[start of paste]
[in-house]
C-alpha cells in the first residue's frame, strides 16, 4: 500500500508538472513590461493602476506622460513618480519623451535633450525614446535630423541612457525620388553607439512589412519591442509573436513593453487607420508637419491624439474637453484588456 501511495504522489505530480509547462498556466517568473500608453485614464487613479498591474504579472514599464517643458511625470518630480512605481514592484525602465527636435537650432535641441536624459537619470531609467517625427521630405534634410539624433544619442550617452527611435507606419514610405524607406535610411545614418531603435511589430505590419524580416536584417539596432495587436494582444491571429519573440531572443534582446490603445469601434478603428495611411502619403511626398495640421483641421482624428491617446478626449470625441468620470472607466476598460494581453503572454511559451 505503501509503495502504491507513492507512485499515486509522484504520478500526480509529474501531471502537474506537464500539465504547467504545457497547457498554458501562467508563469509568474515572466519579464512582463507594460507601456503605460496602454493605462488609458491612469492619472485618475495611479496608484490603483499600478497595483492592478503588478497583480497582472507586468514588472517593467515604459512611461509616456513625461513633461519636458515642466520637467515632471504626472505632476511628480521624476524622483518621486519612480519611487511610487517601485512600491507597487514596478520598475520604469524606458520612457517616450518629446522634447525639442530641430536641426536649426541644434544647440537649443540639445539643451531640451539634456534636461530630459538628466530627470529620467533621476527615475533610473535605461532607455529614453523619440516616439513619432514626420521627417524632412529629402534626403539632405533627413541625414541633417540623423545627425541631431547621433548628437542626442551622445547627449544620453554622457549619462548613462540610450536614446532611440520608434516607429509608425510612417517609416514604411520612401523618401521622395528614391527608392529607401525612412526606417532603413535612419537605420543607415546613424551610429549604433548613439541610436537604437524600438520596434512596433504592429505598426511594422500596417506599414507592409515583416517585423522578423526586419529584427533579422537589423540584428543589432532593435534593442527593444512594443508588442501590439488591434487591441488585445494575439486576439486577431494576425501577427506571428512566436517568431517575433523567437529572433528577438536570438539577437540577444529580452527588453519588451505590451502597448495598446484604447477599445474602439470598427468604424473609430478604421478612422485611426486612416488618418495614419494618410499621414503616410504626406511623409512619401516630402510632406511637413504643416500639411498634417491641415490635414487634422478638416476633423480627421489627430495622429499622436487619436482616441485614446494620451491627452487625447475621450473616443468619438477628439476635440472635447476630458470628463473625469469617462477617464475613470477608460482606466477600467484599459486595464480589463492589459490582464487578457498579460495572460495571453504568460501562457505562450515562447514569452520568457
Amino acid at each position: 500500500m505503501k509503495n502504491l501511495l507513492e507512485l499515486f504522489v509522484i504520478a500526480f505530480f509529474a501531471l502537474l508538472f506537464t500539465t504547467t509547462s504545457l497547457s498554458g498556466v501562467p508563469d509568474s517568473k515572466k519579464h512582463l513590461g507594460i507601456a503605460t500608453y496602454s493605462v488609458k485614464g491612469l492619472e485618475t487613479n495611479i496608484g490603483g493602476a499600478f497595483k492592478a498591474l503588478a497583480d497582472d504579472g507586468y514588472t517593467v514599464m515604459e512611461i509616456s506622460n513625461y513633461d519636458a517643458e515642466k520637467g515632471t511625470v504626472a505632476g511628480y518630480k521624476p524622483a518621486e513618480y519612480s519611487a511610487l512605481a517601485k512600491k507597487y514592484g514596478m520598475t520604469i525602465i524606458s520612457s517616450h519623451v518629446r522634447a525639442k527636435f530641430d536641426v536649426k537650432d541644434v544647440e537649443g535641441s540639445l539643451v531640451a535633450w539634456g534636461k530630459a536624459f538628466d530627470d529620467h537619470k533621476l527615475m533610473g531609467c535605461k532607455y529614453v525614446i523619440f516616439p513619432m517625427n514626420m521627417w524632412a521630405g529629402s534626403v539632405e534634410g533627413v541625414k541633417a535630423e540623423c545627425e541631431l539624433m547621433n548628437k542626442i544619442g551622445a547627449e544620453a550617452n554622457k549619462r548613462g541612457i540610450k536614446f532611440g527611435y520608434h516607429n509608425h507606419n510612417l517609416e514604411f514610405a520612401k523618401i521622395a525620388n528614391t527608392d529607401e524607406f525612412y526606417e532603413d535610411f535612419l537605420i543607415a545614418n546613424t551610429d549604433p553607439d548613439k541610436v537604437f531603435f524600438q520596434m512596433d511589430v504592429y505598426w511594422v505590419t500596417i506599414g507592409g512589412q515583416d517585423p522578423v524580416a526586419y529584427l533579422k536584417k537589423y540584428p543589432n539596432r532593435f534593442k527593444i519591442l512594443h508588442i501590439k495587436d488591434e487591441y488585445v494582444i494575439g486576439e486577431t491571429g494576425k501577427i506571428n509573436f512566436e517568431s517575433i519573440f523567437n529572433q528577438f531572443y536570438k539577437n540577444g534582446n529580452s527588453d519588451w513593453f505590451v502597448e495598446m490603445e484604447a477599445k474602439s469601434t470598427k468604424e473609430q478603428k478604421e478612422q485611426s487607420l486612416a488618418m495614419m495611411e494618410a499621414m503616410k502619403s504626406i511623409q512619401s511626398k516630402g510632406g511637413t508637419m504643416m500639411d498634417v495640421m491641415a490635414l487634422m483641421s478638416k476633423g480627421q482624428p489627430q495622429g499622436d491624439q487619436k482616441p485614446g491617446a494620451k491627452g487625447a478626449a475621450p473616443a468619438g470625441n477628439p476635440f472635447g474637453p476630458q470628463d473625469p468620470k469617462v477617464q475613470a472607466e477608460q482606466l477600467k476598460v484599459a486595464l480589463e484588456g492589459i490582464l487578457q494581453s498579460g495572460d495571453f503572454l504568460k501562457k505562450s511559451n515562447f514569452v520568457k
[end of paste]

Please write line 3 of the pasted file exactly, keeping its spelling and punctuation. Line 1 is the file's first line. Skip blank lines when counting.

Amino acid at each position: 500500500m505503501k509503495n502504491l501511495l507513492e507512485l499515486f504522489v509522484i504520478a500526480f505530480f509529474a501531471l502537474l508538472f506537464t500539465t504547467t509547462s504545457l497547457s498554458g498556466v501562467p508563469d509568474s517568473k515572466k519579464h512582463l513590461g507594460i507601456a503605460t500608453y496602454s493605462v488609458k485614464g491612469l492619472e485618475t487613479n495611479i496608484g490603483g493602476a499600478f497595483k492592478a498591474l503588478a497583480d497582472d504579472g507586468y514588472t517593467v514599464m515604459e512611461i509616456s506622460n513625461y513633461d519636458a517643458e515642466k520637467g515632471t511625470v504626472a505632476g511628480y518630480k521624476p524622483a518621486e513618480y519612480s519611487a511610487l512605481a517601485k512600491k507597487y514592484g514596478m520598475t520604469i525602465i524606458s520612457s517616450h519623451v518629446r522634447a525639442k527636435f530641430d536641426v536649426k537650432d541644434v544647440e537649443g535641441s540639445l539643451v531640451a535633450w539634456g534636461k530630459a536624459f538628466d530627470d529620467h537619470k533621476l527615475m533610473g531609467c535605461k532607455y529614453v525614446i523619440f516616439p513619432m517625427n514626420m521627417w524632412a521630405g529629402s534626403v539632405e534634410g533627413v541625414k541633417a535630423e540623423c545627425e541631431l539624433m547621433n548628437k542626442i544619442g551622445a547627449e544620453a550617452n554622457k549619462r548613462g541612457i540610450k536614446f532611440g527611435y520608434h516607429n509608425h507606419n510612417l517609416e514604411f514610405a520612401k523618401i521622395a525620388n528614391t527608392d529607401e524607406f525612412y526606417e532603413d535610411f535612419l537605420i543607415a545614418n546613424t551610429d549604433p553607439d548613439k541610436v537604437f531603435f524600438q520596434m512596433d511589430v504592429y505598426w511594422v505590419t500596417i506599414g507592409g512589412q515583416d517585423p522578423v524580416a526586419y529584427l533579422k536584417k537589423y540584428p543589432n539596432r532593435f534593442k527593444i519591442l512594443h508588442i501590439k495587436d488591434e487591441y488585445v494582444i494575439g486576439e486577431t491571429g494576425k501577427i506571428n509573436f512566436e517568431s517575433i519573440f523567437n529572433q528577438f531572443y536570438k539577437n540577444g534582446n529580452s527588453d519588451w513593453f505590451v502597448e495598446m490603445e484604447a477599445k474602439s469601434t470598427k468604424e473609430q478603428k478604421e478612422q485611426s487607420l486612416a488618418m495614419m495611411e494618410a499621414m503616410k502619403s504626406i511623409q512619401s511626398k516630402g510632406g511637413t508637419m504643416m500639411d498634417v495640421m491641415a490635414l487634422m483641421s478638416k476633423g480627421q482624428p489627430q495622429g499622436d491624439q487619436k482616441p485614446g491617446a494620451k491627452g487625447a478626449a475621450p473616443a468619438g470625441n477628439p476635440f472635447g474637453p476630458q470628463d473625469p468620470k469617462v477617464q475613470a472607466e477608460q482606466l477600467k476598460v484599459a486595464l480589463e484588456g492589459i490582464l487578457q494581453s498579460g495572460d495571453f503572454l504568460k501562457k505562450s511559451n515562447f514569452v520568457k